Skip to content. | Skip to navigation

Sections

2016-6-14

Outline

A group of researchers reported on the structure and function of a novel protein named “Calredoxin.” Calredoxin binds calcium and catalyzes in dependence of its binding, redox reactions, particularly driving the detoxification of harmful oxygen species. The researchers are exploring how this protein functions at the crossroad of calcium- and redox-dependent reactions to promote efficient oxygenic photosynthesis.

Background (including information on researchers)

The conversion of solar energy into chemical energy and building material from inorganic compounds by oxygenic photosynthesis supports much of the life on this planet. In plants, these reactions are situated in the chloroplast. The production of oxygen and the assimilation of carbon dioxide into organic matter determines, to a large extent, the composition of our atmosphere.

To cope with varying light intensities, oxygenic photosynthetic organisms have evolved acclimation strategies that are aimed to optimize photosynthetic performance and diminish oxidative stress. Harmful oxygen species, like reactive oxygen species (ROS), are particularly generated via photosynthesis under fluctuating light and high light stress. In the latest issue of Nature Communications, an international team around Prof. Michael Hippler from the Institute of Plant Biology and Biotechnology (WWU Münster, Germany) and Prof. Genji Kurisu from the Institute of Protein Research (Osaka University, Japan) report on the structure and function of a novel protein named “Calredoxin” (Fig.1).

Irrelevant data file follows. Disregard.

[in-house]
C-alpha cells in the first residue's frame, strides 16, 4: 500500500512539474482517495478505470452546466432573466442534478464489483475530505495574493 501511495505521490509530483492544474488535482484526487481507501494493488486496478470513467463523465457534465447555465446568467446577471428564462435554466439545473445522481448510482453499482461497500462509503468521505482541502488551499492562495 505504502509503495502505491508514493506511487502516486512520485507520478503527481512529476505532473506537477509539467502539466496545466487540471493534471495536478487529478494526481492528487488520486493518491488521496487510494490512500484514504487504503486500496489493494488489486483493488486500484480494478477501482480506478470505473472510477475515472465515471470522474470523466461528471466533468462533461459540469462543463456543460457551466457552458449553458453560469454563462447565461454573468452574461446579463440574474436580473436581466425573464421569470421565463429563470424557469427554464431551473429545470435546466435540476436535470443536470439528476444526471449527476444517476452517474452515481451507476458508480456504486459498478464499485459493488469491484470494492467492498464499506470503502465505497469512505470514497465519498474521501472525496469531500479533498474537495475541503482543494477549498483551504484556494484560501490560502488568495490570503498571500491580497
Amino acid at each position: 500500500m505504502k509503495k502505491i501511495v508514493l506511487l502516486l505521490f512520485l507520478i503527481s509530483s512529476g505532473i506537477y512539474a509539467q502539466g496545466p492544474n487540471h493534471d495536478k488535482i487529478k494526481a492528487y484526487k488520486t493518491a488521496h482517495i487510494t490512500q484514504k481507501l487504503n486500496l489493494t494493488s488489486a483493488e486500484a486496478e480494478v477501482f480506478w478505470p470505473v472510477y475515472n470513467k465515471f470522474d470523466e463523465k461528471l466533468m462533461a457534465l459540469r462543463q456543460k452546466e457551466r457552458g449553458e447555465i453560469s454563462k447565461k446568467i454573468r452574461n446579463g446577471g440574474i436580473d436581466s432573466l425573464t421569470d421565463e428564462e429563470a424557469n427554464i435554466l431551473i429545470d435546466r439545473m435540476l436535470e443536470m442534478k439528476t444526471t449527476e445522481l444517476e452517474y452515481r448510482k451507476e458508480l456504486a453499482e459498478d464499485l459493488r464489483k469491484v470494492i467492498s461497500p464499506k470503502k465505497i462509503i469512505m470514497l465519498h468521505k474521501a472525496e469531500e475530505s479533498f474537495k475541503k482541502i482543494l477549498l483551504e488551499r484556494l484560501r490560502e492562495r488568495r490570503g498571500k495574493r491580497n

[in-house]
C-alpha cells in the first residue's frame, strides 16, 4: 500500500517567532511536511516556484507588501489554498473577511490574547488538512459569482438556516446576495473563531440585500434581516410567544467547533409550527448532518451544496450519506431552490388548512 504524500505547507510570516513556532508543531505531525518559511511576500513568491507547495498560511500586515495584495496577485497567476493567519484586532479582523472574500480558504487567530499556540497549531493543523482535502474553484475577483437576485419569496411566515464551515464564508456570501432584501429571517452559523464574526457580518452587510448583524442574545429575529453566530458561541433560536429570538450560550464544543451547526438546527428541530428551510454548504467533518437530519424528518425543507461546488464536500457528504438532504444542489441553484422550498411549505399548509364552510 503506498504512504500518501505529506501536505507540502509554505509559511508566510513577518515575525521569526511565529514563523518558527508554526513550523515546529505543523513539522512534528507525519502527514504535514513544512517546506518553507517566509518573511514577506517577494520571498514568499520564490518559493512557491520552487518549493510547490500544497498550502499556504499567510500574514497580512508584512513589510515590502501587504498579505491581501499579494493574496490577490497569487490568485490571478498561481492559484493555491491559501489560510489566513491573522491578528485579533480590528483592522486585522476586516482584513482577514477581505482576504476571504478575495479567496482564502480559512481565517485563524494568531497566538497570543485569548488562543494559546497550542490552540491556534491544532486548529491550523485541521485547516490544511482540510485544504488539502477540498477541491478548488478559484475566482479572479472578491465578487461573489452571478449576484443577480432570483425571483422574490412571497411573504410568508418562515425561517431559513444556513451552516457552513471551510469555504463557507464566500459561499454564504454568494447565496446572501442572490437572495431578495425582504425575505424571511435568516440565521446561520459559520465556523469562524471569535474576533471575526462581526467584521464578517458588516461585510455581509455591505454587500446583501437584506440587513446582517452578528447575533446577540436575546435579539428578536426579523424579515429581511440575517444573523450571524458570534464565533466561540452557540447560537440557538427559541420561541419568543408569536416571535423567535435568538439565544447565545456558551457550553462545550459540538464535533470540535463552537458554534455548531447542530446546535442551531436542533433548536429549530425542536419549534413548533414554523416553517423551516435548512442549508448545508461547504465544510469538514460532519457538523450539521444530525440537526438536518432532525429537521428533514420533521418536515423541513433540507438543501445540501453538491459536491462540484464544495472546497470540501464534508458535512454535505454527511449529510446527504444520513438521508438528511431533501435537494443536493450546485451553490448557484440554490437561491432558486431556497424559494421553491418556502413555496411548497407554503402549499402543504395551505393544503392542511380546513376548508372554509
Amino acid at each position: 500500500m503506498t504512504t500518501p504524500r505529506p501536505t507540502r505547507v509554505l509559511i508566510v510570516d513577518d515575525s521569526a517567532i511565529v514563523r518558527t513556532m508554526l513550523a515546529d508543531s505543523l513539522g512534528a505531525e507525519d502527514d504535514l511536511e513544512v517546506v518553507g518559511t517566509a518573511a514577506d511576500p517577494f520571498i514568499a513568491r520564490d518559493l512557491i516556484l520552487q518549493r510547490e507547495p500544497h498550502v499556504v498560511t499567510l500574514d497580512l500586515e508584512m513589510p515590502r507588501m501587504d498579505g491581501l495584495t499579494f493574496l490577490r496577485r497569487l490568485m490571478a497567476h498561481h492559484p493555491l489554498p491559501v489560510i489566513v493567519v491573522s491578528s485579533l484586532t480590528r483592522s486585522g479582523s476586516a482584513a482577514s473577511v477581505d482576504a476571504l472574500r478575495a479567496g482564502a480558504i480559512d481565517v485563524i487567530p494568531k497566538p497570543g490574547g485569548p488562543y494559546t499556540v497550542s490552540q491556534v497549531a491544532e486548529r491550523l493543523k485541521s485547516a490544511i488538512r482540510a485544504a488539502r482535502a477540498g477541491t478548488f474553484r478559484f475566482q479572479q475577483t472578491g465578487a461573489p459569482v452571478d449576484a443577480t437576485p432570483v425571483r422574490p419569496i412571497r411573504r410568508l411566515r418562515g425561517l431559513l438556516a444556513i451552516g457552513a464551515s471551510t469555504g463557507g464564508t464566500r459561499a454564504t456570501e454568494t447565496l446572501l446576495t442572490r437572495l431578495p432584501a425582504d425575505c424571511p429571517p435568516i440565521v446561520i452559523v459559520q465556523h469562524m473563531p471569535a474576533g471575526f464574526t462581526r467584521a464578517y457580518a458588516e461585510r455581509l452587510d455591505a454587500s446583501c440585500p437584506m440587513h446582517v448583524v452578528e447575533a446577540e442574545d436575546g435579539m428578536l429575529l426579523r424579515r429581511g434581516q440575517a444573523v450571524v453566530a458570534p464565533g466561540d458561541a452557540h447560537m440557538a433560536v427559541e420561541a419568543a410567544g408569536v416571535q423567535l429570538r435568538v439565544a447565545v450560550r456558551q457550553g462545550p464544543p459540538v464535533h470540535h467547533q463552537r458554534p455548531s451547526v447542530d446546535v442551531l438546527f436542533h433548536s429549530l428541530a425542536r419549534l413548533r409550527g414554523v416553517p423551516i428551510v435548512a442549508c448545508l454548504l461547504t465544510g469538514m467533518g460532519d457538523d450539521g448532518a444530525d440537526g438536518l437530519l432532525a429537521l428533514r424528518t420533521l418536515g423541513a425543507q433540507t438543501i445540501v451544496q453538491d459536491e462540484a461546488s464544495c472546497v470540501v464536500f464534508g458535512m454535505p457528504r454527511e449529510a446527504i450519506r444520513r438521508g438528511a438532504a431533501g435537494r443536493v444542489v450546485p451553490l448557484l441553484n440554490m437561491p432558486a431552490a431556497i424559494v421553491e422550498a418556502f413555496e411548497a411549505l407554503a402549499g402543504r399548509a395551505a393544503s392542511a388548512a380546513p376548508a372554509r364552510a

Calredoxin binds calcium and catalyzes in dependence of its binding, redox reactions. Especially, in the detoxification of ROS, redox reactions play a crucial role. Calcium is an essential element in oxygenic photosynthesis and also critically involved in the regulation of high light stress. Calredoxin was discovered in the chloroplast of the green alga Chlamydomonas reinhardtii and is e.g. involved in the detoxification of ROS mediated by Peroxiredoxin under light stress.

The X-ray structure of Calredoxin with bound calcium ions were successfully solved at 1.6 Å resolution, whose architecture is suitable for intramolecular communication of calcium (Fig.1A, orange, pink) and redox signaling (Fig. 1A, blue) and inter-molecular interaction with Peroxiredoxin (Fig. 1B). Thereby Calredoxin functions at the crossroad of calcium- and redox-dependent reactions to promote efficient oxygenic photosynthesis (Fig.2).

Address to the society

Limitation of the world’s crop productivity is a serious problem. One latent possibility to solve this problem is increasing the efficiency of photosynthesis. A principle limitation of efficient photosynthesis is that organisms absorb more light in full sunlight than they can use effectively, thus plants have evolved a variety of mechanisms for photoacclimiation, including a mechanism described in the current new findings. Although our findings are to the level of basic research, they may help addressing the agricultural crisis to redesign photosynthesis that would be a big scientific challenge for us.

Comments/messages from researcher(s)

Our collaboration between Osaka and Münster is really complementary, because OU does not have agricultural faculties and WWUM does not have a structural biology department.

20160614-1

Figure 1. Structure of Calredoxin (A) and interaction model with Peroxiredoxin (PDB ID: 3VWU) involved in the antioxidant metabolism.

Figure 2. Calredoxin as a signal-responder at the crossroad of Ca2+ - and redox-signaling

To learn more about this research, please view the full research report entitled “Calredoxin represents a novel type of calcium-dependent sensor-responder connected to redox regulation in the chloroplast” at this page of the Nature Communications website.


Related links

To see more research from this organization:

Tag Cloud

back to top